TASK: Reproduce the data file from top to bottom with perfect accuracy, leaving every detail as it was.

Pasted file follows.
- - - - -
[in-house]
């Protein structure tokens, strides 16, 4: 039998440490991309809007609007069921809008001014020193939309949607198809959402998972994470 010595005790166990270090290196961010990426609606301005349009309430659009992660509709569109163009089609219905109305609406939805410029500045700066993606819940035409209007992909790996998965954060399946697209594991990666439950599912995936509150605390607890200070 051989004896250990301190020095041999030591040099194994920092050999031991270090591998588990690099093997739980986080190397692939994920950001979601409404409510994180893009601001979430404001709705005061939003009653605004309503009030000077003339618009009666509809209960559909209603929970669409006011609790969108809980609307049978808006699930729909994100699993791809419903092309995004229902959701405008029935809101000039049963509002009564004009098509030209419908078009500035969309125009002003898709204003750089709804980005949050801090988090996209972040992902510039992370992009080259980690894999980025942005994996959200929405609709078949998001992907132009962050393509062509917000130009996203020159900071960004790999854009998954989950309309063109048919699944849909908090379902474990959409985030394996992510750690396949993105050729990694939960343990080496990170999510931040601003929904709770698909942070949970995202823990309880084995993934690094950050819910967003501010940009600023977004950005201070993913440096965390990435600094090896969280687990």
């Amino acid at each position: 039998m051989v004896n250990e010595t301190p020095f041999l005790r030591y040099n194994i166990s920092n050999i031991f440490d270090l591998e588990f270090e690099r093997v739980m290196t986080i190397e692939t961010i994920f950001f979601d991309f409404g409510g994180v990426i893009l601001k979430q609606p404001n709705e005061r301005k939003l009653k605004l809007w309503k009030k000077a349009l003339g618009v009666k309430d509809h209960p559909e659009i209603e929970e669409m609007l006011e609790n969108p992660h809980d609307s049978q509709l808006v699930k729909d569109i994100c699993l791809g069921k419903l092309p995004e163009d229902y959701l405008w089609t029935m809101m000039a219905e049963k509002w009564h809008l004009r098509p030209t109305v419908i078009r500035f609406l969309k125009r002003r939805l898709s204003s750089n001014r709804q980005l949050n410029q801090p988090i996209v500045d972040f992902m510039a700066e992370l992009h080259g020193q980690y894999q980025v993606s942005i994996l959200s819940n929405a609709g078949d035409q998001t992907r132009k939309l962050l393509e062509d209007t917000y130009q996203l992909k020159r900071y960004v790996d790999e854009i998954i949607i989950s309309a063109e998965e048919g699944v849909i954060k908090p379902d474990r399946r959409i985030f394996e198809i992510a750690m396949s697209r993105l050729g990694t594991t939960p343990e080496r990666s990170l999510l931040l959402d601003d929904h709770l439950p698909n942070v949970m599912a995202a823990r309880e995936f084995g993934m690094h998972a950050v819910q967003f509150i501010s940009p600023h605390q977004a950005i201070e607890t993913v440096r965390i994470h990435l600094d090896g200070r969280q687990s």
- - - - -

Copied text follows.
[in-house]
């Protein structure tokens, strides 16, 4: 039998440490991309809007609007069921809008001014020193939309949607198809959402998972994470 010595005790166990270090290196961010990426609606301005349009309430659009992660509709569109163009089609219905109305609406939805410029500045700066993606819940035409209007992909790996998965954060399946697209594991990666439950599912995936509150605390607890200070 051989004896250990301190020095041999030591040099194994920092050999031991270090591998588990690099093997739980986080190397692939994920950001979601409404409510994180893009601001979430404001709705005061939003009653605004309503009030000077003339618009009666509809209960559909209603929970669409006011609790969108809980609307049978808006699930729909994100699993791809419903092309995004229902959701405008029935809101000039049963509002009564004009098509030209419908078009500035969309125009002003898709204003750089709804980005949050801090988090996209972040992902510039992370992009080259980690894999980025942005994996959200929405609709078949998001992907132009962050393509062509917000130009996203020159900071960004790999854009998954989950309309063109048919699944849909908090379902474990959409985030394996992510750690396949993105050729990694939960343990080496990170999510931040601003929904709770698909942070949970995202823990309880084995993934690094950050819910967003501010940009600023977004950005201070993913440096965390990435600094090896969280687990």
């Amino acid at each position: 039998m051989v004896n250990e010595t301190p020095f041999l005790r030591y040099n194994i166990s920092n050999i031991f440490d270090l591998e588990f270090e690099r093997v739980m290196t986080i190397e692939t961010i994920f950001f979601d991309f409404g409510g994180v990426i893009l601001k979430q609606p404001n709705e005061r301005k939003l009653k605004l809007w309503k009030k000077a349009l003339g618009v009666k309430d509809h209960p559909e659009i209603e929970e669409m609007l006011e609790n969108p992660h809980d609307s049978q509709l808006v699930k729909d569109i994100c699993l791809g069921k419903l092309p995004e163009d229902y959701l405008w089609t029935m809101m000039a219905e049963k509002w009564h809008l004009r098509p030209t109305v419908i078009r500035f609406l969309k125009r002003r939805l898709s204003s750089n001014r709804q980005l949050n410029q801090p988090i996209v500045d972040f992902m510039a700066e992370l992009h080259g020193q980690y894999q980025v993606s942005i994996l959200s819940n929405a609709g078949d035409q998001t992907r132009k939309l962050l393509e062509d209007t917000y130009q996203l992909k020159r900071y960004v790996d790999e854009i998954i949607i989950s309309a063109e998965e048919g699944v849909i954060k908090p379902d474990r399946r959409i985030f394996e198809i992510a750690m396949s697209r993105l050729g990694t594991t939960p343990e080496r990666s990170l999510l931040l959402d601003d929904h709770l439950p698909n942070v949970m599912a995202a823990r309880e995936f084995g993934m690094h998972a950050v819910q967003f509150i501010s940009p600023h605390q977004a950005i201070e607890t993913v440096r965390i994470h990435l600094d090896g200070r969280q687990s």